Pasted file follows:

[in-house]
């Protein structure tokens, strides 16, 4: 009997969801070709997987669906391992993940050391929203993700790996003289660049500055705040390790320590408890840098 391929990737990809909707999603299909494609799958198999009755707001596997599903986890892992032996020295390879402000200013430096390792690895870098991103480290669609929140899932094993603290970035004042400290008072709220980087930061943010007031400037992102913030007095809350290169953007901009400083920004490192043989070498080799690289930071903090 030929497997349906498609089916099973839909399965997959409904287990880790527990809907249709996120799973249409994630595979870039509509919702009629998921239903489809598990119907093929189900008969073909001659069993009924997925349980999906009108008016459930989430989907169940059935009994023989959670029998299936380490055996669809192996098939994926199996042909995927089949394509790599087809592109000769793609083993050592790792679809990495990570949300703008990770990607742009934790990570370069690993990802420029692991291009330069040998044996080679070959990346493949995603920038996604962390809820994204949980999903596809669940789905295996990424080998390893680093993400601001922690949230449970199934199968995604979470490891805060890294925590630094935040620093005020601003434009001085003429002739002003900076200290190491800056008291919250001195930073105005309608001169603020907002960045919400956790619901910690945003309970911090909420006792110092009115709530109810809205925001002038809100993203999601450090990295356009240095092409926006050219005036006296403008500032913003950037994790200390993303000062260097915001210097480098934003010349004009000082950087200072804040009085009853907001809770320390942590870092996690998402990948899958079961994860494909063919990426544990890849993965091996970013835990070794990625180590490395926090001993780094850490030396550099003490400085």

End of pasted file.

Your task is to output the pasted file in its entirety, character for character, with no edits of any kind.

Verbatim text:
[in-house]
């Protein structure tokens, strides 16, 4: 009997969801070709997987669906391992993940050391929203993700790996003289660049500055705040390790320590408890840098 391929990737990809909707999603299909494609799958198999009755707001596997599903986890892992032996020295390879402000200013430096390792690895870098991103480290669609929140899932094993603290970035004042400290008072709220980087930061943010007031400037992102913030007095809350290169953007901009400083920004490192043989070498080799690289930071903090 030929497997349906498609089916099973839909399965997959409904287990880790527990809907249709996120799973249409994630595979870039509509919702009629998921239903489809598990119907093929189900008969073909001659069993009924997925349980999906009108008016459930989430989907169940059935009994023989959670029998299936380490055996669809192996098939994926199996042909995927089949394509790599087809592109000769793609083993050592790792679809990495990570949300703008990770990607742009934790990570370069690993990802420029692991291009330069040998044996080679070959990346493949995603920038996604962390809820994204949980999903596809669940789905295996990424080998390893680093993400601001922690949230449970199934199968995604979470490891805060890294925590630094935040620093005020601003434009001085003429002739002003900076200290190491800056008291919250001195930073105005309608001169603020907002960045919400956790619901910690945003309970911090909420006792110092009115709530109810809205925001002038809100993203999601450090990295356009240095092409926006050219005036006296403008500032913003950037994790200390993303000062260097915001210097480098934003010349004009000082950087200072804040009085009853907001809770320390942590870092996690998402990948899958079961994860494909063919990426544990890849993965091996970013835990070794990625180590490395926090001993780094850490030396550099003490400085």